Do I Need to Give Biometrics? – Canada Visa and Immigration

If you want to travel to Canada, study in Canada, work in Canada, or immigrate to Canada, you may need to give biometrics. You usually refer to a Visa Application Centre (VAC). They take your fingerprints and photo. They use the information to check your background. They also match your picture with you when you enter Canada. Biometrics are necessary for the following applications:

If you are applying for a Work Permit or Study Permit at the Port of Entry, then a Border Services Officer will take your biometrics and collects the biometrics fee.

What is Biometrics

As mentioned earlier biometrics refers to a digital photo of your face and your fingerprints. Most people need to give biometrics even before entering Canada. Some people need to provide biometrics at the border. Regardless of the location of biometrics, a Border Services Officer may double-check your biometrics at the port of entry to make sure you are the same person who gave the biometrics. With this approach, they enhance the security and integrity of the Canada immigration system.

Validity of Biometrics

Biometrics are valid for up to 10 years. If you give biometrics for a temporary visit or stay in Canada, you may still need to provide biometrics for immigration to Canada. You may also voluntarily give biometrics before the expiry date of the current biometrics (e.g. if it is very close to the expiry of your biometrics or your facial features have changed significantly due to injuries or plastic surgery).  Keep in mind you need a letter from the immigration authorities to be able to give biometrics, or you need to give biometrics while you are handing your documents to a biometrics centre. Read the following article to check out the validity of your biometrics:

Biometrics Fee

The current fees for biometrics are the following. All the charges are in Canadian Dollars:

  • $85 for one person
  • $170 for a family of two or more
  • $255 for a group of three or more performing artists

Where to give biometrics?

Visit the IRCC website to find out where you could give biometrics. According to the IRCC website, the following entities could assist you with giving biometrics, depending on your location.

  • visa application centres (VACs) worldwide
  • application support centers (ASCs) in the United States and its territories
  • as of December 3, 2019, at designated Service Canada offices (SCOs)

You may also give biometrics at a port of entry. Consult with an immigration practitioner for more information.

If you are applying for visa, permit, or immigration from inside Canada, you need to give biometrics, unless you are exempt from biometrics. Read the following article for more information:

Who is Exempt from Biometrics?

The following groups are exempt from biometrics:

  • Her Majesty Queen Elizabeth II and any member of the Royal Family
  • Diplomats (some exceptions and expansions exist)
  • US nationals, unless they are applying for immigration to Canada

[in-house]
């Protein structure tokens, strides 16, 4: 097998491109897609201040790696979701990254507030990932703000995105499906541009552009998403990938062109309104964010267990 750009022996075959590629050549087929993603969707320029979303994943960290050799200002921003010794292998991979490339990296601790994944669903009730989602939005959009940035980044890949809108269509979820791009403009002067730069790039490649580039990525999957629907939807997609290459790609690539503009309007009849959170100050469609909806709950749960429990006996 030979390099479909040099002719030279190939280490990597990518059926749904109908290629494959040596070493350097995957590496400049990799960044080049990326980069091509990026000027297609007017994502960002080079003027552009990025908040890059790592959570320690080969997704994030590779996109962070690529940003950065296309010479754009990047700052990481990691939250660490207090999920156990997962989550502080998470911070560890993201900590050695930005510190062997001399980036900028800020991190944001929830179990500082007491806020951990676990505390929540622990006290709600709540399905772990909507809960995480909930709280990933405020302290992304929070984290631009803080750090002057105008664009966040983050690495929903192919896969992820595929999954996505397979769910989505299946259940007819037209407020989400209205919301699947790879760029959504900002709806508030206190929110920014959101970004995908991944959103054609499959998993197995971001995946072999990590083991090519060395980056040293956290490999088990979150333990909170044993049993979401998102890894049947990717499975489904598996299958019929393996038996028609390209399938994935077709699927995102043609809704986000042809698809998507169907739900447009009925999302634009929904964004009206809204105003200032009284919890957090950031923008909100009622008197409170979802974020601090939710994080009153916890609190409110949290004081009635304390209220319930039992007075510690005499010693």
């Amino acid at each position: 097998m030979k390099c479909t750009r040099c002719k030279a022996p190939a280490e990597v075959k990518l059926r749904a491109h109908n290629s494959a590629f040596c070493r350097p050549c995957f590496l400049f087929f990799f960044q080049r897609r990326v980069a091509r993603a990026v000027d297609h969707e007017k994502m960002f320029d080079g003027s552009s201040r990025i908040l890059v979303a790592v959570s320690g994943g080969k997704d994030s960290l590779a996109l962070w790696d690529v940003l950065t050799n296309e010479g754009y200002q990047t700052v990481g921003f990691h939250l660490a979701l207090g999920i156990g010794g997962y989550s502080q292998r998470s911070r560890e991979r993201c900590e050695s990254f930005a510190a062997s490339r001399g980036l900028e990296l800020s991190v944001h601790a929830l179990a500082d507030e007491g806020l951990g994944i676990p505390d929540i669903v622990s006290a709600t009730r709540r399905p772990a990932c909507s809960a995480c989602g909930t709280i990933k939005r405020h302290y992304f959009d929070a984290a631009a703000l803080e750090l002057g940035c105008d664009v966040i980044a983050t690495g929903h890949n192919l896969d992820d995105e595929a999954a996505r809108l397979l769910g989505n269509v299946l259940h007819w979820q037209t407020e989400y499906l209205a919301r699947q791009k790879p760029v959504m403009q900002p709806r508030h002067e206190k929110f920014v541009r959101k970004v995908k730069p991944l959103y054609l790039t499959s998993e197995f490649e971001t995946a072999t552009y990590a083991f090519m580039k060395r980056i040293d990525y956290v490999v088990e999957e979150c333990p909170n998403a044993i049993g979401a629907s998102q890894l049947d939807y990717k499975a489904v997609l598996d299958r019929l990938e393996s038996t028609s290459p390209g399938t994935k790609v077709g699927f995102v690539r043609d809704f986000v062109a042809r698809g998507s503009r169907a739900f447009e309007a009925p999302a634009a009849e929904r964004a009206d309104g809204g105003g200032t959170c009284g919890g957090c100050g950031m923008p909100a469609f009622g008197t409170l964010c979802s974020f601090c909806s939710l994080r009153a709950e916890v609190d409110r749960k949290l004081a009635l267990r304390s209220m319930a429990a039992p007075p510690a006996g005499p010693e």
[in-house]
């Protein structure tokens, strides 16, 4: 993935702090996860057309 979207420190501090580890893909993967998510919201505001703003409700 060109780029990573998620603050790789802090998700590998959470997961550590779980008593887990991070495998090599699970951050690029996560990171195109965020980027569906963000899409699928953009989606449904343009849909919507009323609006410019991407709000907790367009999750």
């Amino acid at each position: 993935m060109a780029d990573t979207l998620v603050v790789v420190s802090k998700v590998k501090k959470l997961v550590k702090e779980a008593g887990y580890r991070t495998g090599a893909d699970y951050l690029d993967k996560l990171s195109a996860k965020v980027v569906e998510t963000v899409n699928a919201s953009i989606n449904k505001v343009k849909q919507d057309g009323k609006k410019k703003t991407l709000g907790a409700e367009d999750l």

• Applicants who are not asylum claimants but they are either younger than 14 or older than 79
  • Travellers who are transiting through Canada to the United States
  • Visa-exempt foreign nationals who are applying for an Electronic Travel Authorization (eTA)
  • Some other groups such as some visiting members of foreign armed forces

If you wish to visit or move to Canada or if you have encountered any issues with the immigration authorities, you may fill out our free assessment form or book a consultation session to assess your potential opportunities or offer you immigration, visa, or citizenship advice.

Al Parsai, MA, DTM, RCIC
Regulated Canadian Immigration Consultant
Ashton College Instructor – Immigration Consulting

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This article provides information of a general nature only. It may no longer be current. It does not provide legal advice nor should it be relied upon. If you have specific legal questions, you should consult a lawyer. If you are looking for official immigration advice book an appointment. All the characters in the articles are fictional, unless otherwise clearly stated. Any resemblance in names, dates, and places (whether individuals or organizations) is coincidental.

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Al Parsai

This article has been expertly crafted by Al Parsai, a distinguished Regulated Canadian Immigration Consultant (L3 RCIC-IRB – Unrestricted Practice) hailing from vibrant Toronto, Canada. Al's academic achievements include an esteemed role as an adjunct professor at prestigious Queen's University Law School and Ashton College, as well as a Master of Laws (LLM) degree from York University. A respected member of CICC and CAPIC organizations, Al's insights are further enriched by his experience as the dynamic CEO of Parsai Immigration Services. Guiding thousands of applicants from over 55 countries through the immigration process since 2011, Al's articles offer a wealth of invaluable knowledge for readers.